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Report: Rafael's Drone Detection System Got Gatwick Off-the-Ground

London Gatwick, the country’s second-busiest airport, was closed for more than 36 hours on Wednesday and Thursday after drones were spotted flying over its airstrip

Udi Etsion and Adi Pick 11:3023.12.18

Israeli defense contractor Rafael Advanced Defense Systems Ltd.'s anti-drone system brought London's Gatwick airport back into action after being shut down for 36 hours, the Daily Mail reported Saturday.

 

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London Gatwick, the country’s second-busiest airport, was closed for more than 36 hours on Wednesday and Thursday after drones were spotted flying over its airstrip. More than 750 flights were canceled and 124,000 passengers were affected. The incident ended with no casualties or damage to property, but cost tens of millions of dollars to airlines and passengers.

Rafael's Drone Dome system. Photo: Rafael Rafael's Drone Dome system. Photo: Rafael
On July 30, the U.K. made it against the law to fly drones within 1 kilometer of an airport.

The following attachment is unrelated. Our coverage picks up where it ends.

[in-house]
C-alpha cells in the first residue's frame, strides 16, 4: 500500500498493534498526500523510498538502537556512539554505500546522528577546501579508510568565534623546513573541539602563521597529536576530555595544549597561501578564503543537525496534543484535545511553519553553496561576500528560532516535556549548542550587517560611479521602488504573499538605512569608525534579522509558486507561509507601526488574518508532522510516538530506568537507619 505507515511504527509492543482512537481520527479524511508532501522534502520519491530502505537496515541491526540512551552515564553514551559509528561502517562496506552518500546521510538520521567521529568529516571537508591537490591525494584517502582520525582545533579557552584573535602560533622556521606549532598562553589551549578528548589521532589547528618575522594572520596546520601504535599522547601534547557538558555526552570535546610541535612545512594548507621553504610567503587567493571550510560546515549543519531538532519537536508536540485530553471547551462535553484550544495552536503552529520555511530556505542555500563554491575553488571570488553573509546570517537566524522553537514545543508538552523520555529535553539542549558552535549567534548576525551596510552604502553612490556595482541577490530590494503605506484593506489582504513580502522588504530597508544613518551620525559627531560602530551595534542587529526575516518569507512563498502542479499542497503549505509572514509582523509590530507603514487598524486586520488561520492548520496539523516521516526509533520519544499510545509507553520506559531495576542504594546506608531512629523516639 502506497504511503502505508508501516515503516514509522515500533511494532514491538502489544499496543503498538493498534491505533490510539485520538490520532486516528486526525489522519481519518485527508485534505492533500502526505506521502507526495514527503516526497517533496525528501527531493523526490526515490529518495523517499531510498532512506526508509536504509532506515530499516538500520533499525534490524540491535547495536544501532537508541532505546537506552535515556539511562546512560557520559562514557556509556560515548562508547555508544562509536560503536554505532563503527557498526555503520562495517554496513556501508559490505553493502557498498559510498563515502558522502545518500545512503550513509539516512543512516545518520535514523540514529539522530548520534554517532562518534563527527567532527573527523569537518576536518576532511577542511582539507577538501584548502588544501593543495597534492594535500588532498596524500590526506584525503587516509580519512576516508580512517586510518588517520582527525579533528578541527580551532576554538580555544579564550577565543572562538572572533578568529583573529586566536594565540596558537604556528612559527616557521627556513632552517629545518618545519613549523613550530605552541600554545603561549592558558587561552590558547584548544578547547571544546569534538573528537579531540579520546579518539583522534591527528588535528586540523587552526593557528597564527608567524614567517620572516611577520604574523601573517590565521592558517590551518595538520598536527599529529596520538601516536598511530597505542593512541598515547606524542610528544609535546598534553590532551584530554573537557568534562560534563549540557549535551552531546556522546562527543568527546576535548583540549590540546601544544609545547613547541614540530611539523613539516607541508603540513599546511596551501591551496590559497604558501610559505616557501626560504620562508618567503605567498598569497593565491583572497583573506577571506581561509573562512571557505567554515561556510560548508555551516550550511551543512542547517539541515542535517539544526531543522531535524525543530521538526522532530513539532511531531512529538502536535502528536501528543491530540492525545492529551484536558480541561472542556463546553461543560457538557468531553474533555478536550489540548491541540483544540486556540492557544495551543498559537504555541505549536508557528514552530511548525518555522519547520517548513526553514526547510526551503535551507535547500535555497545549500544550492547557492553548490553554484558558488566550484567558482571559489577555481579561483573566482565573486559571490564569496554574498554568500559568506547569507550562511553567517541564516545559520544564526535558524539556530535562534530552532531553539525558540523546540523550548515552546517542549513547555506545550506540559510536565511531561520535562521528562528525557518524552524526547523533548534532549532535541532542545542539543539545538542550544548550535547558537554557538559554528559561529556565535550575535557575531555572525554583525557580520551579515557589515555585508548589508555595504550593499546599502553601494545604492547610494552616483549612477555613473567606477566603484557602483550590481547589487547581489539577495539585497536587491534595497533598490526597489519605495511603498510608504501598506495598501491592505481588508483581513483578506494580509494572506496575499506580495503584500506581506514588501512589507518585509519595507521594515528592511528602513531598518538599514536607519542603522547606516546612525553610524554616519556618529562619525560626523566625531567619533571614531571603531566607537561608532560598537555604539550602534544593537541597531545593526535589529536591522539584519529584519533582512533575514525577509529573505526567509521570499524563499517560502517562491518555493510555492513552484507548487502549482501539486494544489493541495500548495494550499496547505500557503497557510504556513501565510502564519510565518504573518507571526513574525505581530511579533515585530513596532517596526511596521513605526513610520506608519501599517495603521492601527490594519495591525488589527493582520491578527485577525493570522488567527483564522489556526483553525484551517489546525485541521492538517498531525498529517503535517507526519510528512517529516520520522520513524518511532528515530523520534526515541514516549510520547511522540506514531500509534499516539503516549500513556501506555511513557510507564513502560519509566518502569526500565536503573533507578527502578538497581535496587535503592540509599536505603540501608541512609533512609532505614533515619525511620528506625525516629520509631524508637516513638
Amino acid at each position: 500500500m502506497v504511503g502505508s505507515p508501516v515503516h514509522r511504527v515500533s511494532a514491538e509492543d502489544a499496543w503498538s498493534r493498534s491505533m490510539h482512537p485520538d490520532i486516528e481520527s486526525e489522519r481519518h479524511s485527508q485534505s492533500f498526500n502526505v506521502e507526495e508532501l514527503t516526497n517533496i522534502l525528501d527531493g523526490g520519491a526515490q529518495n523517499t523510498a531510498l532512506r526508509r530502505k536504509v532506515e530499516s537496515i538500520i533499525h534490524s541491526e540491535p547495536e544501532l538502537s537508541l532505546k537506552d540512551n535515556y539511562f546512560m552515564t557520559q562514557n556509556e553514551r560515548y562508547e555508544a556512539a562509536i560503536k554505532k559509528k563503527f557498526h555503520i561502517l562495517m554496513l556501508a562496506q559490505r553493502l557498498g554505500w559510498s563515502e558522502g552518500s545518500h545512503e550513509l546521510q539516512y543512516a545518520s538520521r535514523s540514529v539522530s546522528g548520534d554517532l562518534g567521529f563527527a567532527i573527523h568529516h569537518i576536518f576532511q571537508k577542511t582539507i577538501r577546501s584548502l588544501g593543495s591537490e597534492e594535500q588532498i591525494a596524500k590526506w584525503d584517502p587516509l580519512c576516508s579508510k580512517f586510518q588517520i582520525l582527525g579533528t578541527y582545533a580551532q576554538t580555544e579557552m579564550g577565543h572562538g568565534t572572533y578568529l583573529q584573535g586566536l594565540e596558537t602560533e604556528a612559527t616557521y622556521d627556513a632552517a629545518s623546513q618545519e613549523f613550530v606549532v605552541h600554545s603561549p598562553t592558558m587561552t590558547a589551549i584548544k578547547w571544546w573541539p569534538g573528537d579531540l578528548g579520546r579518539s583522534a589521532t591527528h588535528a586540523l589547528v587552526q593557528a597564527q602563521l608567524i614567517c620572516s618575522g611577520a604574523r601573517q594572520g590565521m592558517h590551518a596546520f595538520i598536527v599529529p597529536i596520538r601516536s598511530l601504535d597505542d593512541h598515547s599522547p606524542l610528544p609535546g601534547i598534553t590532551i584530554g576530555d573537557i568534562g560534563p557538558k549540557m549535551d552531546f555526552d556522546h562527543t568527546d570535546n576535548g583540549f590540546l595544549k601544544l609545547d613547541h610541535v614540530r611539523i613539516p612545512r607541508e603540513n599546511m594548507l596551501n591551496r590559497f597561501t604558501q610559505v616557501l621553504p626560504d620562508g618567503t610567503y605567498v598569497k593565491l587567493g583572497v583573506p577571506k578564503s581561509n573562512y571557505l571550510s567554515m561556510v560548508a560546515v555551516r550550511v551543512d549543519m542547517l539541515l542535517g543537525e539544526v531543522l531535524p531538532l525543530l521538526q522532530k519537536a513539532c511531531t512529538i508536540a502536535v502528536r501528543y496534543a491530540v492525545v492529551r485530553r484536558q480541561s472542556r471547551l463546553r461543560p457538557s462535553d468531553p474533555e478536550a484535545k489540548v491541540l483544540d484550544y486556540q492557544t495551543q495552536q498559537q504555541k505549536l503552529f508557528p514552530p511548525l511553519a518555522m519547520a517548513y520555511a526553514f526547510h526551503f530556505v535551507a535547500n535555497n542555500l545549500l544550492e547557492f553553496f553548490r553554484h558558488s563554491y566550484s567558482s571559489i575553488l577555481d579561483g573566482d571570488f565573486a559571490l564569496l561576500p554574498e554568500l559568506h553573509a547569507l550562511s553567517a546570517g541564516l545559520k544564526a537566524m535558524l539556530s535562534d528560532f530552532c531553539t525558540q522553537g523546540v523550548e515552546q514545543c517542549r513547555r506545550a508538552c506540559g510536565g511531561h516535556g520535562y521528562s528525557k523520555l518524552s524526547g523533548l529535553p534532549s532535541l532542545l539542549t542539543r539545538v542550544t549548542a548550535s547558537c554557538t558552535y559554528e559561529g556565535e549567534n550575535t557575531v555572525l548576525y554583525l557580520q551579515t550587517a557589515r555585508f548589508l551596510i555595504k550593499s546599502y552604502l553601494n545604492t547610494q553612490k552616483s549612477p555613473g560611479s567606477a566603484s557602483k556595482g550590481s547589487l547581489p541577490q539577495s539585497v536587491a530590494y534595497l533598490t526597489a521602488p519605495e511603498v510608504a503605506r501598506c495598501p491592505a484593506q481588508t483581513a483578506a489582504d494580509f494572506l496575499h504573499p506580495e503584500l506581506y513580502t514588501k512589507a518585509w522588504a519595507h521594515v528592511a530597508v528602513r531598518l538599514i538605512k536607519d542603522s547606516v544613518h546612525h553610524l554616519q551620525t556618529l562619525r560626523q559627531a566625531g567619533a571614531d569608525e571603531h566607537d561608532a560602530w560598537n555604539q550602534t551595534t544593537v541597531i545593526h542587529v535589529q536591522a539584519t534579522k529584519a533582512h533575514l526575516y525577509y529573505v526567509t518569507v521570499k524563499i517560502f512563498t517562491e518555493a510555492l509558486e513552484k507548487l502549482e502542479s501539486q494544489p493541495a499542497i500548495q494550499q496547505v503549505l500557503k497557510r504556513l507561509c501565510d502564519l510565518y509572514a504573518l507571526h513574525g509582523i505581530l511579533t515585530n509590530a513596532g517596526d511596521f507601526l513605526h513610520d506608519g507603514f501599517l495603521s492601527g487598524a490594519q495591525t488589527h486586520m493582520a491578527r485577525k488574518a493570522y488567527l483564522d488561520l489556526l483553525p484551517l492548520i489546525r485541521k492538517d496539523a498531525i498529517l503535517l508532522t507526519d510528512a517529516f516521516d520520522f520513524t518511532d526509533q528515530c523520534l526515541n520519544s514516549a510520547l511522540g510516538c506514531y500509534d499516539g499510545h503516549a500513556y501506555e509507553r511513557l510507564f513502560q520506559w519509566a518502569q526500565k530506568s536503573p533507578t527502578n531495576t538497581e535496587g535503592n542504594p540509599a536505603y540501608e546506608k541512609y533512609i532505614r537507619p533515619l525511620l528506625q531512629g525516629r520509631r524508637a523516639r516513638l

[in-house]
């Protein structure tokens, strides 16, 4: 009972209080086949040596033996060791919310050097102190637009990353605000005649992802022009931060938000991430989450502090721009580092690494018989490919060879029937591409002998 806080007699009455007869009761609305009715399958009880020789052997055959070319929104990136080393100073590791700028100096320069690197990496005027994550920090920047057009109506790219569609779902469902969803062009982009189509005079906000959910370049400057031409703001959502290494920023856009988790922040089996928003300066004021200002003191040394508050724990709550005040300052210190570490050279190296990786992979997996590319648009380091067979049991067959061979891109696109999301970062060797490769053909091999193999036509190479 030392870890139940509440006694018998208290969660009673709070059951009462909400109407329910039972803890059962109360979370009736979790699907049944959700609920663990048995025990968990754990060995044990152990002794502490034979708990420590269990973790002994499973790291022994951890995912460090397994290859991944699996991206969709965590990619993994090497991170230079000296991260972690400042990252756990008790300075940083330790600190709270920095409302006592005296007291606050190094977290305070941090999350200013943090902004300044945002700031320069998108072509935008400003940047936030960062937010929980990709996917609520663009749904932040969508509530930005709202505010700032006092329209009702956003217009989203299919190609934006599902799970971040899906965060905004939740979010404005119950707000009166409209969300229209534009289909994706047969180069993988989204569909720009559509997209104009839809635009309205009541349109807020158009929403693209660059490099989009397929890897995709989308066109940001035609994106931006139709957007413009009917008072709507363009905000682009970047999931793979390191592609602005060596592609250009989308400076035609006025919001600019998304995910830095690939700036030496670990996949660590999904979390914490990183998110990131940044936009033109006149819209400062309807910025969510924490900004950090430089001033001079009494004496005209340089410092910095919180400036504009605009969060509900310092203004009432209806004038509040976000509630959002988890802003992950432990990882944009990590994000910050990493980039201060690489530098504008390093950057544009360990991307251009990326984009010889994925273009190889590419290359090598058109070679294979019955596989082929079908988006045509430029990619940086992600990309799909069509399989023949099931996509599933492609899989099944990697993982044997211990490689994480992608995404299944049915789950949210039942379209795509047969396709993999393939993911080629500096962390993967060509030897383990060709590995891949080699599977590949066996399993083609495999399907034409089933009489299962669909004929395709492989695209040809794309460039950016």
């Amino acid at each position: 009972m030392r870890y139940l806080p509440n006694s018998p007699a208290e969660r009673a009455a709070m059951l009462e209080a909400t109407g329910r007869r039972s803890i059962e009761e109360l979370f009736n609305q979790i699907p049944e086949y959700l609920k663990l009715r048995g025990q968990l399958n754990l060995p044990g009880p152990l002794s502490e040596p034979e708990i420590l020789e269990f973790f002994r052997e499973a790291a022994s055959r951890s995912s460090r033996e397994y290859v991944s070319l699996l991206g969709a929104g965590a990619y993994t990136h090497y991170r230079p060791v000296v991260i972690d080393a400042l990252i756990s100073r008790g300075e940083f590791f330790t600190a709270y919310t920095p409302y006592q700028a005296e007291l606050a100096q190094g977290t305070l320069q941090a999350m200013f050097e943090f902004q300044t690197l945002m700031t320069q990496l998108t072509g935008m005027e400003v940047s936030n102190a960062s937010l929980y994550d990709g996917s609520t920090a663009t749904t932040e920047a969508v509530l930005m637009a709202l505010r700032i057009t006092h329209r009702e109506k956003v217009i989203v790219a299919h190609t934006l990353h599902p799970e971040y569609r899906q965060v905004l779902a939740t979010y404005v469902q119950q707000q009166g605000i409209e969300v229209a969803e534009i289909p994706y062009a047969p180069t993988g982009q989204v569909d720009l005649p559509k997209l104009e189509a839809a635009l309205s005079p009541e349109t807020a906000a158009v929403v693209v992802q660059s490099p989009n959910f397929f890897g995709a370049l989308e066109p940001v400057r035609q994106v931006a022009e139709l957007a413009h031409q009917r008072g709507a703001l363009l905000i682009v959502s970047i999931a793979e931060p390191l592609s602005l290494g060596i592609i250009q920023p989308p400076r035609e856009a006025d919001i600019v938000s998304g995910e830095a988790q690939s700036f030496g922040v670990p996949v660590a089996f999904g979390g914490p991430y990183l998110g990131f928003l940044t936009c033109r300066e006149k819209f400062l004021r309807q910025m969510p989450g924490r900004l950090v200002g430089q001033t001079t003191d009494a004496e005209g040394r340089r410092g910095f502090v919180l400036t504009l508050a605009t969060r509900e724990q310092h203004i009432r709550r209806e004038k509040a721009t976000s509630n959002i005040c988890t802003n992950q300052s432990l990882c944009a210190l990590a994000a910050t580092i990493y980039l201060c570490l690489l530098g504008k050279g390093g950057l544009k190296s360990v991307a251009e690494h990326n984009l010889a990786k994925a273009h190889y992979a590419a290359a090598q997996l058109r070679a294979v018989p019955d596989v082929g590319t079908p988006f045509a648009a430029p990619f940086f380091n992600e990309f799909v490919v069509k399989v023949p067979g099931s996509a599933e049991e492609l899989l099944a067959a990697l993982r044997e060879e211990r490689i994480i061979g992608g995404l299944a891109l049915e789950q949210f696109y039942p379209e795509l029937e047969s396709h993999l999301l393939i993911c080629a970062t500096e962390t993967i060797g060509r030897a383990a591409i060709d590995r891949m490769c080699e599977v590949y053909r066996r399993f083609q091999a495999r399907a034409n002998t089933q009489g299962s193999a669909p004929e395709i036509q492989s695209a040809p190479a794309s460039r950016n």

The British Army bought six of Rafael’s anti-drone system, marketed under the brand name Drone Dome, for more than $25 million in August, a spokeswoman for Rafael confirmed to Calcalist at the time. The British Army uses the systems in Syria to stop ISIS UAVs.

 

Rafael, one of Israel’s largest defense contractors, describes the Drone Dome as a system designed to detect, track and potentially neutralize drones flying in no-fly areas. The system has a detection range of more than 16 kilometers, and in some versions, it comes with a high-powered laser which can destroy drones. The systems acquired by the British Army did not include the drone destruction laser.

 

A Rafael spokesperson declined to confirm nor deny a Drone Dome system was used at Gatwick Sunday. No other airport had acquired or used the system to date, he said.

 

Just last week, a drone hit the bow of a Boeing 737 loaded with passengers in Mexico while landing in Tijuana.

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